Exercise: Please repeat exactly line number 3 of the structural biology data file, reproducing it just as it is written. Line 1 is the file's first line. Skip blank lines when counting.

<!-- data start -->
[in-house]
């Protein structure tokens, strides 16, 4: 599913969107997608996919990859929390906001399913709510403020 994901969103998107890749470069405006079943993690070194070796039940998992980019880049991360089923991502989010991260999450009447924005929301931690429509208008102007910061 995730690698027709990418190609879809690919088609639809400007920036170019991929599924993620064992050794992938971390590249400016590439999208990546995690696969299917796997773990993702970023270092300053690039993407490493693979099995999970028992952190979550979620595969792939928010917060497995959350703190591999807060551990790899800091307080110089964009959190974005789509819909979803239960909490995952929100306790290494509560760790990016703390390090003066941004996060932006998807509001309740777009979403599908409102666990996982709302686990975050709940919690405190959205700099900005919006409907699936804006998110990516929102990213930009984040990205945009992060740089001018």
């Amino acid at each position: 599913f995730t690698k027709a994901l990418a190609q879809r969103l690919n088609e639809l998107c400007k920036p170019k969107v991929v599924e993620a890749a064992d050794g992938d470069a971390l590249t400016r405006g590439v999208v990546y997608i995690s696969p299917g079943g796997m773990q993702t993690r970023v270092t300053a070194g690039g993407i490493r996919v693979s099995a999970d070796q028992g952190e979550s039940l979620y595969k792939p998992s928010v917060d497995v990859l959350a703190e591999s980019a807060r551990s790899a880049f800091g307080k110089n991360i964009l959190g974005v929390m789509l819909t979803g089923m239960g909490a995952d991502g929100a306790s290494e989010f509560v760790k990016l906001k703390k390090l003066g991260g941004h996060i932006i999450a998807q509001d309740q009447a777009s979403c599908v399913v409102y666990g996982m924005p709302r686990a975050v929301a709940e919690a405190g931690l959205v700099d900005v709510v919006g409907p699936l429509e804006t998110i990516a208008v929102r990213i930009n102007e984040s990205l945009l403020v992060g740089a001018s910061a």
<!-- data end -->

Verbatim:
């Amino acid at each position: 599913f995730t690698k027709a994901l990418a190609q879809r969103l690919n088609e639809l998107c400007k920036p170019k969107v991929v599924e993620a890749a064992d050794g992938d470069a971390l590249t400016r405006g590439v999208v990546y997608i995690s696969p299917g079943g796997m773990q993702t993690r970023v270092t300053a070194g690039g993407i490493r996919v693979s099995a999970d070796q028992g952190e979550s039940l979620y595969k792939p998992s928010v917060d497995v990859l959350a703190e591999s980019a807060r551990s790899a880049f800091g307080k110089n991360i964009l959190g974005v929390m789509l819909t979803g089923m239960g909490a995952d991502g929100a306790s290494e989010f509560v760790k990016l906001k703390k390090l003066g991260g941004h996060i932006i999450a998807q509001d309740q009447a777009s979403c599908v399913v409102y666990g996982m924005p709302r686990a975050v929301a709940e919690a405190g931690l959205v700099d900005v709510v919006g409907p699936l429509e804006t998110i990516a208008v929102r990213i930009n102007e984040s990205l945009l403020v992060g740089a001018s910061a």